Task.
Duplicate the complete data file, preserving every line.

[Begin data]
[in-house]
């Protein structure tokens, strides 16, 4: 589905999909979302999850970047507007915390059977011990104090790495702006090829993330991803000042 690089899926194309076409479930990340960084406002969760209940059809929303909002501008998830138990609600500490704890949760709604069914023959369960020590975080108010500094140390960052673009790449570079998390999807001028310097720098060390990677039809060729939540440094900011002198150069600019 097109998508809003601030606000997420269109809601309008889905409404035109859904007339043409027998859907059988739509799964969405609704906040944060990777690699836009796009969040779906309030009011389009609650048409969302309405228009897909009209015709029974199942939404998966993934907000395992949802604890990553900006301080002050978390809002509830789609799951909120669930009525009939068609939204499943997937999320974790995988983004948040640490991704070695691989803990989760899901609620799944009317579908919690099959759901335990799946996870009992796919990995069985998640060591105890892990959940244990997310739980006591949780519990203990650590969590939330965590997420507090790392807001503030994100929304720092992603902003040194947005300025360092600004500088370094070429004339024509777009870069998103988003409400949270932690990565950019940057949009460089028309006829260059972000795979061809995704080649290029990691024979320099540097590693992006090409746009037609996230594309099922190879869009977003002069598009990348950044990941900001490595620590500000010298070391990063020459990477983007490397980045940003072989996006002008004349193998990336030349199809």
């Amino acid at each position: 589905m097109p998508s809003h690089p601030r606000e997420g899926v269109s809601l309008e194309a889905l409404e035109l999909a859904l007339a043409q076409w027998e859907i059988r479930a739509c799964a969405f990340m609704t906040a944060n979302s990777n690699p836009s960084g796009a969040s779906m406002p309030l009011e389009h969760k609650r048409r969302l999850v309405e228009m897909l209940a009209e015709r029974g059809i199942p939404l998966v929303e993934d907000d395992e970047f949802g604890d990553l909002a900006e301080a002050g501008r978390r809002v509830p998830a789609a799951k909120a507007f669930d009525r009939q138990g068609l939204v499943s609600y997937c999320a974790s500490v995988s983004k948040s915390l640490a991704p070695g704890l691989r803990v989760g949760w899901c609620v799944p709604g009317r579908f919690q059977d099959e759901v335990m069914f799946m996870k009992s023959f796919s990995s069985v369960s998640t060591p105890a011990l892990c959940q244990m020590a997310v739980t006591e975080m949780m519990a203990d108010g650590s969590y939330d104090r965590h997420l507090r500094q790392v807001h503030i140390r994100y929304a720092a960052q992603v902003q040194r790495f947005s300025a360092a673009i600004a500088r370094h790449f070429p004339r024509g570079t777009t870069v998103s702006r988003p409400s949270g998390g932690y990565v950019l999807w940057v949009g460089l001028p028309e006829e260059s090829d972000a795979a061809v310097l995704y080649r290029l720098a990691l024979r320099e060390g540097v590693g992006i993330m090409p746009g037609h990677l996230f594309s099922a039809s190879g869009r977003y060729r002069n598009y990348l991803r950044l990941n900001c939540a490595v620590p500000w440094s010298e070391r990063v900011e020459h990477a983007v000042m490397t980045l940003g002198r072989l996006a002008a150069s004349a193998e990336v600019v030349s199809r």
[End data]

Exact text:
[in-house]
């Protein structure tokens, strides 16, 4: 589905999909979302999850970047507007915390059977011990104090790495702006090829993330991803000042 690089899926194309076409479930990340960084406002969760209940059809929303909002501008998830138990609600500490704890949760709604069914023959369960020590975080108010500094140390960052673009790449570079998390999807001028310097720098060390990677039809060729939540440094900011002198150069600019 097109998508809003601030606000997420269109809601309008889905409404035109859904007339043409027998859907059988739509799964969405609704906040944060990777690699836009796009969040779906309030009011389009609650048409969302309405228009897909009209015709029974199942939404998966993934907000395992949802604890990553900006301080002050978390809002509830789609799951909120669930009525009939068609939204499943997937999320974790995988983004948040640490991704070695691989803990989760899901609620799944009317579908919690099959759901335990799946996870009992796919990995069985998640060591105890892990959940244990997310739980006591949780519990203990650590969590939330965590997420507090790392807001503030994100929304720092992603902003040194947005300025360092600004500088370094070429004339024509777009870069998103988003409400949270932690990565950019940057949009460089028309006829260059972000795979061809995704080649290029990691024979320099540097590693992006090409746009037609996230594309099922190879869009977003002069598009990348950044990941900001490595620590500000010298070391990063020459990477983007490397980045940003072989996006002008004349193998990336030349199809």
């Amino acid at each position: 589905m097109p998508s809003h690089p601030r606000e997420g899926v269109s809601l309008e194309a889905l409404e035109l999909a859904l007339a043409q076409w027998e859907i059988r479930a739509c799964a969405f990340m609704t906040a944060n979302s990777n690699p836009s960084g796009a969040s779906m406002p309030l009011e389009h969760k609650r048409r969302l999850v309405e228009m897909l209940a009209e015709r029974g059809i199942p939404l998966v929303e993934d907000d395992e970047f949802g604890d990553l909002a900006e301080a002050g501008r978390r809002v509830p998830a789609a799951k909120a507007f669930d009525r009939q138990g068609l939204v499943s609600y997937c999320a974790s500490v995988s983004k948040s915390l640490a991704p070695g704890l691989r803990v989760g949760w899901c609620v799944p709604g009317r579908f919690q059977d099959e759901v335990m069914f799946m996870k009992s023959f796919s990995s069985v369960s998640t060591p105890a011990l892990c959940q244990m020590a997310v739980t006591e975080m949780m519990a203990d108010g650590s969590y939330d104090r965590h997420l507090r500094q790392v807001h503030i140390r994100y929304a720092a960052q992603v902003q040194r790495f947005s300025a360092a673009i600004a500088r370094h790449f070429p004339r024509g570079t777009t870069v998103s702006r988003p409400s949270g998390g932690y990565v950019l999807w940057v949009g460089l001028p028309e006829e260059s090829d972000a795979a061809v310097l995704y080649r290029l720098a990691l024979r320099e060390g540097v590693g992006i993330m090409p746009g037609h990677l996230f594309s099922a039809s190879g869009r977003y060729r002069n598009y990348l991803r950044l990941n900001c939540a490595v620590p500000w440094s010298e070391r990063v900011e020459h990477a983007v000042m490397t980045l940003g002198r072989l996006a002008a150069s004349a193998e990336v600019v030349s199809r």